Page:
The hustings may be ongoing but in real terms they have no significance to the outcome of the Tory leadership election. The political blather that comes out in the hustings is mere froth, a theatrical episode that the process requires both candidates to endure yet say nothing meaningful about. In some respects that is still a measure of how the Westminster political process is still detached from the realities of public opinion, believing that it still has a resonance with the public - or perhaps just the Party faithful - and 'delivers' democracy. We must all hope that if that is the Westminster interpretation of democracy then the new Prime Minister will have the gumption to dump that misguided ideology and rethink the whole dynamic of how governance is still a pact that should follow that ancient Roman mantra of 'governance of the people, by the people for the people'. The days of elites, wealth owners and vested interest may not be entirely numbered, but there needs to be a recognition that the underpinning power rests with the electorate and that the equilibrium position between that electoral power and that of those 'who would be king' does require some significant re-definition.
The other aspect about the Tory leadership contest that occurs to Bristling Brock repeatedly concerns the opportunity to make some of these fundamental bedrock changes to the way this country is run. It would be tragic if the opportunity was missed or even failed to be recognised by the contenders. Words are cheap at the hustings and are clearly designed to display the breadth of concern they each have for our future governance. But it is the electorate, if not now but at the next general election, to determine whether the successful candidate has that real breadth of understanding that requires a systemic shift in the structures of governance - in parliament, in the cabinet and perhaps most significantly in the manner in which the civil service influences government strategy and policy. Right now, none of those branches of governance are shining examples of democratic behaviour and each and every one does need to re-align its vision upon something. The new Prime Minister will need to act decisively upon each facet and, perhaps radically in some cases, to demonstrate real attitudinal and action changes to British governance - and that will require a strength of character, persuasive skill, courage, defiance and an innate belief in it being the right thing to do. In other words, passion. And of the two candidates, there's only one who has the potential for this, albeit being quite well hidden during the conventions of husting meetings. This is the moment of truth, the moment when the opportunity inspired by Brexit will be taken up by the winner or left in the pending tray.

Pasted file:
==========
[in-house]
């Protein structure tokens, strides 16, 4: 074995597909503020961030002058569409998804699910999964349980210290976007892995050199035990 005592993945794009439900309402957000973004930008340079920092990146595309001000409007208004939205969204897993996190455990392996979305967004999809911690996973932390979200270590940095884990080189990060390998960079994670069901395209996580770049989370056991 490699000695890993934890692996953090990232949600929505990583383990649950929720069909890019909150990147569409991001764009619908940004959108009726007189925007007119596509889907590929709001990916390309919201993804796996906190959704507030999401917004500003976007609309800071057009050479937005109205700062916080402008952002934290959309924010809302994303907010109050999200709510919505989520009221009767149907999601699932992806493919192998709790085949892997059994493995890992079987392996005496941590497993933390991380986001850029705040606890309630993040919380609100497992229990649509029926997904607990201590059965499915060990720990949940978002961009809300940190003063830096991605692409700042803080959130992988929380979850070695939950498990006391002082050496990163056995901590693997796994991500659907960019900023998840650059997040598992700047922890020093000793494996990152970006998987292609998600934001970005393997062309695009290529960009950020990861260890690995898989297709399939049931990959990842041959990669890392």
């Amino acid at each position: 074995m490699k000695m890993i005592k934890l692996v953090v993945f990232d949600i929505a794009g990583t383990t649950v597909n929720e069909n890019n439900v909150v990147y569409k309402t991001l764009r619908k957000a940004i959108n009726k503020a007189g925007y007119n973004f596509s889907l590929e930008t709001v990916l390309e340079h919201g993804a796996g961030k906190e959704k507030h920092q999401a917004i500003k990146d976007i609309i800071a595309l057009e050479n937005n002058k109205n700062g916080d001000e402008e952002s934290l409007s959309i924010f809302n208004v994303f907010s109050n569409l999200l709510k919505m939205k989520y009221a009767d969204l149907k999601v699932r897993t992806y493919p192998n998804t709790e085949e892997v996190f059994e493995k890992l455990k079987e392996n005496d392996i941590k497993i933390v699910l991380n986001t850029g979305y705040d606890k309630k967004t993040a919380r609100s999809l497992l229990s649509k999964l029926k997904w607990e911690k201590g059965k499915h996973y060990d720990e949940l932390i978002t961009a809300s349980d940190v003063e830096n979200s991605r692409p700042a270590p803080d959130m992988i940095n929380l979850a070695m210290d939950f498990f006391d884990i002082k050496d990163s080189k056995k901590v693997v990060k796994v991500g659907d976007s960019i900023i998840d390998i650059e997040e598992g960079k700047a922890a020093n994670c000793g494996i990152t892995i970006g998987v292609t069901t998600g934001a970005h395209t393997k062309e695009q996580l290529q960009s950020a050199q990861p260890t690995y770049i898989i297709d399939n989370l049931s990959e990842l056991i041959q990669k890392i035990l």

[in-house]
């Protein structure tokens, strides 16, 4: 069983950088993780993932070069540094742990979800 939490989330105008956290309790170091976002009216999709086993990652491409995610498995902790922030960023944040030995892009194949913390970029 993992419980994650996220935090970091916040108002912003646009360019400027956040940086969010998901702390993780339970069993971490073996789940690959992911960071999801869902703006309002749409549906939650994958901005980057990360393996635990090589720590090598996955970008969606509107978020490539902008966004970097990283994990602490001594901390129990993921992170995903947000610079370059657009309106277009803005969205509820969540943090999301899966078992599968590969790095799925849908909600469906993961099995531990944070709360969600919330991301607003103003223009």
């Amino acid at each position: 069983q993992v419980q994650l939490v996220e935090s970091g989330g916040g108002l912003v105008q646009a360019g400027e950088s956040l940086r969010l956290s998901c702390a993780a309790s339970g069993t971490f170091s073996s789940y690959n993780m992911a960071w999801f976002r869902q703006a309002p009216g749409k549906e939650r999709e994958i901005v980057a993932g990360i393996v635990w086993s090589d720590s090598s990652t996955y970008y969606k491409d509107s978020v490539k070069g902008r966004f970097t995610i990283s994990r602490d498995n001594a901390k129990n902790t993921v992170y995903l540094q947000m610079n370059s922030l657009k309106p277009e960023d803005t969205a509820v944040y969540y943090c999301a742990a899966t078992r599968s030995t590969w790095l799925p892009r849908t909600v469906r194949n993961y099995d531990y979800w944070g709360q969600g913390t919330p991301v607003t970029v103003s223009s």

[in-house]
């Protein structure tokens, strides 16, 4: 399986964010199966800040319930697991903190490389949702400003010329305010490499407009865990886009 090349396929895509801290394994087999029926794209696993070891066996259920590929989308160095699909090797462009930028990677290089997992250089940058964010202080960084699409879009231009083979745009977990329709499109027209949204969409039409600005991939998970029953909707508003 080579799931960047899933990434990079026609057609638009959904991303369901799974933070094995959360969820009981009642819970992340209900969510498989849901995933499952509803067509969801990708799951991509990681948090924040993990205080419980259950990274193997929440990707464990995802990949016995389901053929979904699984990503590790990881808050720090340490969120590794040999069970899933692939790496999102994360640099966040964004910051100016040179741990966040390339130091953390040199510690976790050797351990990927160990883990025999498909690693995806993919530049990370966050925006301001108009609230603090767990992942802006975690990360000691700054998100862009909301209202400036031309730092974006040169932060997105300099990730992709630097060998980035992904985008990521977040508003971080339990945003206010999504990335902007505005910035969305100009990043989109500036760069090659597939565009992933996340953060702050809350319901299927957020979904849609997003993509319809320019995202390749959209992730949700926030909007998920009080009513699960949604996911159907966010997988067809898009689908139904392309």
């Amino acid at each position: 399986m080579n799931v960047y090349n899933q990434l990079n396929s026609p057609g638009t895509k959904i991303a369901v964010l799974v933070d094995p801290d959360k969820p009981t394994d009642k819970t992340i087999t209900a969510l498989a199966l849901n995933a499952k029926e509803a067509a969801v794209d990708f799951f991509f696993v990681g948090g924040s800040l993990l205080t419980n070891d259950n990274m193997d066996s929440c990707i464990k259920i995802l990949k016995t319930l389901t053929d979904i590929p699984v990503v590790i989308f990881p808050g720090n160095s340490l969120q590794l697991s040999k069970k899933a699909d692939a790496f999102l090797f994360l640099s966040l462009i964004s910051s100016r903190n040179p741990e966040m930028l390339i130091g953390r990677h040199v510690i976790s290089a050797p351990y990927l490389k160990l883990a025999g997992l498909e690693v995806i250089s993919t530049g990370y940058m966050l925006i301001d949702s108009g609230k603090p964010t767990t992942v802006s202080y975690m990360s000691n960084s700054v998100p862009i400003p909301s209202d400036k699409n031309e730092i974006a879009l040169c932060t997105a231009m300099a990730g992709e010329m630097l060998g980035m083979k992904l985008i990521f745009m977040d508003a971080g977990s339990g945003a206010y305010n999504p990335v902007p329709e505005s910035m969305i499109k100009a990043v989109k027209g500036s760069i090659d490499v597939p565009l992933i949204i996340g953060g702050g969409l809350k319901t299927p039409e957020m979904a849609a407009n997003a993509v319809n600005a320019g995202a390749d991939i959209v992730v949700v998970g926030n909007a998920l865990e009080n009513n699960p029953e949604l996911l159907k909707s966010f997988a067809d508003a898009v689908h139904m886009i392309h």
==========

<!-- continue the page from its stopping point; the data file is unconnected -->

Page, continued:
BB finds it interesting that what started as Brexit, that definitive change in the relationship Britain has with the main European bloc, has become an instrument for a wider structural change to the British way of life. Brexit remains an important issue in itself but it is irrevocably linked to that almost seismic pressure to reorganise what Britain is, how it thinks, behaves and views the wider world. We are no longer a big world power where our strategic opinions matter that much to other nations, but what we have had in the past and what we can achieve again in the future, is an integrity, a nation at peace with itself, authoritative in what it knows about, robust in its response to bullying and unequivocal about that magical balance between necessary governance and that which supports and encourages its people. This is the golden opportunity for Britain to re-shape itself into a forward looking and fairer place to live. We've often espoused that principle but in the last couple of decades or more our governments have failed to see the real future. Now is their chance to take the blindfold off.
Trumpy continues to amaze with his brinkmanship games with China and Iran. By association, Britain is drawn into his sphere of influence, sending marines in to seize an oil tanker bound for Syria that compromises our own integrity and puts British interests at risk. Trumpy may well see that as being the way in which the spurious 'special relationship' is played, but we would do well to open our eyes and recognise that that is a one-way street. There is only one beneficiary from the special relationship - and it isn't us.